In the first part of our series, we spoke to Chef Sabyasachi Gorai who has acquired a cult status in the food industry, and is the purveyor of the Slow Food Movement in India. Chef Saby, as he is fondly known as, started his career in 1995-96 at Ramee Guestline in Juhu, and was soon given the responsibility of handling Mahindra Holiday’s restaurant in Goa. He has been awarded the Best Chef of India, and has mentored young chefs like SodaBottleOpenerwala’s Anahita Dhondy and Megha Kohli who runs his restaurant Lavaash by Saby in Delhi.
We took a walk down the memory lane with Chef Saby and spoke to him about his first day at the job.
What was going inside your mind when you entered the kitchen?
My first day in the kitchen was not very exciting. In fact, my first day wasn’t in the kitchen at all. We were in a Kitchen Management Trainee Programme, which included two months of induction where we were supposed to learn all aspects of hospitality including house-keeping, service, food and beverage, and engineering.
Did you get to cook? What was the first dish that you prepared?
Not for a very long time. I was first put into the kitchen to wash dishes and pots, because everyone thought I was too smart, honestly I wasn’t. But I learned a lot about hygiene, operating machines and equipment, working with line level staff, team co-ordination and management, apart from how the gas line and exhaust system worked. Two months down the line I realised that I knew much more because I had started working from the grassroot level. I now understood the backbone of the kitchen. Post that I was put into the butchery because everyone avoids that too and my knife skills are great thanks to that early training.
I cooked in the cafeteria kitchen, which wasn’t fancy at all. I used to cook for the staff and would experiment within the limited setup of staff kitchen. I would make a kheer or cook roasted chicken on the rotisserie, or festive meals etc. I got so used to it that I used to cook at the staff kitchen at the Olive Bar and Kitchen too later.
Do you have any funny or interesting memory from the first day?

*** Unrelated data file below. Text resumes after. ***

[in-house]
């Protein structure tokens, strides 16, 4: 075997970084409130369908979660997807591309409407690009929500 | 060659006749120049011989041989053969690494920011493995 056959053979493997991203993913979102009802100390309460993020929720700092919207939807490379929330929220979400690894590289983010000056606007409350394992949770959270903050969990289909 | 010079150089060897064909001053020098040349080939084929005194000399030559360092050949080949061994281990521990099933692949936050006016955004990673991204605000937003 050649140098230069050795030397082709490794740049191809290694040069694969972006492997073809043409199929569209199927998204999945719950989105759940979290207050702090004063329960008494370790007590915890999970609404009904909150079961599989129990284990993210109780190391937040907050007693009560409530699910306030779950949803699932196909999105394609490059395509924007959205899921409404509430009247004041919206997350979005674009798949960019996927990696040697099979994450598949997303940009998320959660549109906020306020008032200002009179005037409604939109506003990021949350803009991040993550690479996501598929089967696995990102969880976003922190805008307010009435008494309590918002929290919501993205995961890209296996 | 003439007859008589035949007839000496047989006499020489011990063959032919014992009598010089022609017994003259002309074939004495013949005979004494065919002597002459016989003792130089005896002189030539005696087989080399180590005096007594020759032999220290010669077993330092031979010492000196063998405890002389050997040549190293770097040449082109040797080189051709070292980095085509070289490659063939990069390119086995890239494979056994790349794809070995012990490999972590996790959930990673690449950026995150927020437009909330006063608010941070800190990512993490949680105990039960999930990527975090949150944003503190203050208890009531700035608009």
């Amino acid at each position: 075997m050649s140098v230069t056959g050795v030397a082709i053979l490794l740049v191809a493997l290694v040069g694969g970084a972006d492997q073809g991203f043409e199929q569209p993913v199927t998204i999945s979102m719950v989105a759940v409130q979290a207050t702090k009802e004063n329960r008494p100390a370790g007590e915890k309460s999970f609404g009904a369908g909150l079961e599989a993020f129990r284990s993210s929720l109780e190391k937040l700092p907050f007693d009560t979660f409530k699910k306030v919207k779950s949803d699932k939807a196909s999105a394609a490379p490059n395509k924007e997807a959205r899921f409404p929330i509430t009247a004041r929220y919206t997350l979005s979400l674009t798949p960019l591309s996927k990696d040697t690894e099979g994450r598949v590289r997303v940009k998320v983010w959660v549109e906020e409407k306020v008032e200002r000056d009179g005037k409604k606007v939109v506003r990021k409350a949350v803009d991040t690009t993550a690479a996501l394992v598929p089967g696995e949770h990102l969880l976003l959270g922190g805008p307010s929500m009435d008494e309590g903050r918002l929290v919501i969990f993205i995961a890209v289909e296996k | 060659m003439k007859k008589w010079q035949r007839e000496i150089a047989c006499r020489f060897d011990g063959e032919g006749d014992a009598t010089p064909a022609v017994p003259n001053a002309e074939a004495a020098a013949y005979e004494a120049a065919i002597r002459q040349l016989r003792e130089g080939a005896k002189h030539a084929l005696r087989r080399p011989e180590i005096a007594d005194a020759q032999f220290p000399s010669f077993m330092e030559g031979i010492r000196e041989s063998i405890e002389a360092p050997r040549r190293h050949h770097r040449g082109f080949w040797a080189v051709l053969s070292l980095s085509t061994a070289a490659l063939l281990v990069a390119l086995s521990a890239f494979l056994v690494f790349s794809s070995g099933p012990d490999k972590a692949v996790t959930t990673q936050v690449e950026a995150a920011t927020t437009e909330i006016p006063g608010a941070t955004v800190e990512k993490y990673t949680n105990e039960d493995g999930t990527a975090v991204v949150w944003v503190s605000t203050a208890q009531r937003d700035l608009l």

Not from the first day, but there’s one from my initial days as the executive chef of Mahindra Holidays in Goa. I was to bake a plum pudding for the Christmas buffet, and there was no oven in the kitchen. It was a rundown kitchen of an old restaurant. I thought of using an idli maker and steam the pudding, instead put it on the gas and dozed off. I woke up a couple of hours later to a smell of burning metal. The water in the steamer had evaporated and the bottom of the gas was burnt, and everything had melted. I tried finding another idli steamer, but in 1997 it was tough to get an idli steamer in Goa. So I found a welder, who welded a patti below the steamer, and I made the pudding in the same steamer.
One learning from your first day in the kitchen that helped you shape your career.
Since I have an experience working in the most critical departments in the industry quite early in life, I am good at mental mapping of things. I can see ahead of the curve and handle challenges in advance. It has also helped me develop good observation skills.
One advice from your first boss that you still remember.
Chef K Ganesh, who I worked under at my first job at Ramee Guestline in Juhu, is one of the most intelligent chefs. He has a great eye for detail. He had advised me that whenever you enter the kitchen, enter with a blank mind, and wipe your slate completely. Don’t enter with saddled eyes. You’ll notice a lot more than the people working in that kitchen, and you will be empowered because you observe more.